Aaron Frank's Honda CBR1000RR - Doin' Time Staffers' Rides

Honda CBR1000RR
Ringleader: Aaron Frank
MSRP (2008): $11,599
Miles: 4153-4239
Average Fuel Mileage: 47 mpg
Accessories & Modifications: Bazzaz Z-Fi TC Fuel Control Unit and Z-BOMB timing retard eliminator, FMF Racing Apex slip-on exhaust.

One-hundred-fifty-seven horsepower might be fine for most people. Not me. Especially after I found out there were another 10 ponies lurking inside my long-term Honda CBR1000RR, just waiting to be electronically unleashed. You might recall American Honda's post-release admission that its U.S.-spec RRs had been digitally detuned to satisfy noise regulations--a restriction that was costing American buyers 10 bhp compared to their European counterparts. A double-digit horsepower deficit is not to be dismissed, so when Bazzaz Performance sent me one of its first Z-BOMB timing retard eliminators ($149.95), with the promise that it would reveal that missing horsepower, I didn't waste any time installing it.

Bazzaz also delivered its full-boat Z-Fi TC fuel-injection module ($999.95), a plug-and-play fuel-control unit that incorporates a quick shifter and traction control. Designed to piggyback onto the stock ECU using OEM-style connectors, the Z-Fi (which is also available as a standalone unit for $399.95), comes pre-programmed for either the stock exhaust or a freer-flowing aftermarket replacement. It includes Z-Fi Mapper computer software that lets experienced tuners design custom maps or make instant air/fuel adjustments.

The final piece of my Stage One performance puzzle is the gorgeous FMF Racing Apex slip-on exhaust ($549.95). Handmade in America from titanium with a carbon-fiber canister, the Apex cuts 12 pounds compared to the stock exhaust. A clever, S-shaped collector combines the performance benefits of a full-length mid-pipe with the mass-centralizing properties of an under-bike system, and the unique diamond-shaped canister looks trick and maximizes cornering clearance, too.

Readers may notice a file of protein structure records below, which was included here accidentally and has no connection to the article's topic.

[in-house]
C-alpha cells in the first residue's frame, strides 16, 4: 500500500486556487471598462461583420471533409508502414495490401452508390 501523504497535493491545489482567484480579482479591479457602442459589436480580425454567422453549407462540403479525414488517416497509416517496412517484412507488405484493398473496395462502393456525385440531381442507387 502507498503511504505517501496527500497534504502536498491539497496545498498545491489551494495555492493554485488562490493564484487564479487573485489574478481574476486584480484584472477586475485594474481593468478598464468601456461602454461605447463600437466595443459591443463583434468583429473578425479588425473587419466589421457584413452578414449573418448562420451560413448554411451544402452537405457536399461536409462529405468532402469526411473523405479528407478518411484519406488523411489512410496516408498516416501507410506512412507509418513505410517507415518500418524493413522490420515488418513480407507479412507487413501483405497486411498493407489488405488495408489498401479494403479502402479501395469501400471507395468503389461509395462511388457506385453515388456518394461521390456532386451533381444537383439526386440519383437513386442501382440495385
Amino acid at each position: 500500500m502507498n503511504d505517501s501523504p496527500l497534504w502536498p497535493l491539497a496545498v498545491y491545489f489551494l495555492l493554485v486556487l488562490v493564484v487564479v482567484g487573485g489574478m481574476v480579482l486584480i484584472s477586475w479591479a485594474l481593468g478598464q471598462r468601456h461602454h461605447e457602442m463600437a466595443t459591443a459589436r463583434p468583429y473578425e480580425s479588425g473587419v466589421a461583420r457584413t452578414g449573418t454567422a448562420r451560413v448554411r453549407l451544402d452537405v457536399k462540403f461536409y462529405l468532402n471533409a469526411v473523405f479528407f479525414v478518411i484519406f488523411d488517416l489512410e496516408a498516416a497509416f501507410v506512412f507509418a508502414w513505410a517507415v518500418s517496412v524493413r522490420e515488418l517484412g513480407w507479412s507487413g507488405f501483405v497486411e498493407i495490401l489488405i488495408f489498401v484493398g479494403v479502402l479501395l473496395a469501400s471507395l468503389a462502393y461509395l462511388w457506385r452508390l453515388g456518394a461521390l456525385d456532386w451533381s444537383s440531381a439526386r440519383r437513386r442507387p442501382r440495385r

First things first: Strapped to the Dynojet 250 at Moon's Super Cycle in Milwaukee, Wisconsin, the stock, 4200-mile RR laid down a healthy, 157.07-bhp baseline measurement. Peak power arrived early at 10,700 rpm, flat-lined to 12,000, then plunged to 145.55 bhp at the 13,250-rpm redline--textbook characteristics of the neutered U.S. state of tune.

Our second session on the dyno, with all the performance parts installed, revealed significant improvements. With one of Greg Moon's meticulous custom fuel maps uploaded to the Z-Fi, max power jumped to 169.05 bhp--an 11.98-bhp increase. More to the point, the Z-BOMB blew the upper rev range wide-open, as promised. Instead of shutting down at 10,700 rpm, the motor now builds steam right up to 11,500, and maintains more power to the rev limiter where it makes an additional 10 bhp. The net result is not only more peak power, but also better over-rev characteristics that will no doubt be appreciated at the racetrack.

Downsides? Midrange torque suffered slightly, likely due to the deletion of the exhaust valve buried deep inside the stock pipe. Even so, torque production remains so strong (in excess of 70 lb.-ft. from 6500 to 10,500 rpm) that you don't notice the difference from the saddle--especially now that the bike is 12 pounds lighter, too.

The end result is almost 170 smooth and stone-reliable horsepower from a little over a grand's worth of parts and an afternoon in the shop. Who can't help but be pleased with results like that? Next time, I'll turn my attention toward dialing in the quick-shifter and traction-control functions to take advantage of all this extra power where it matters most--at the racetrack.

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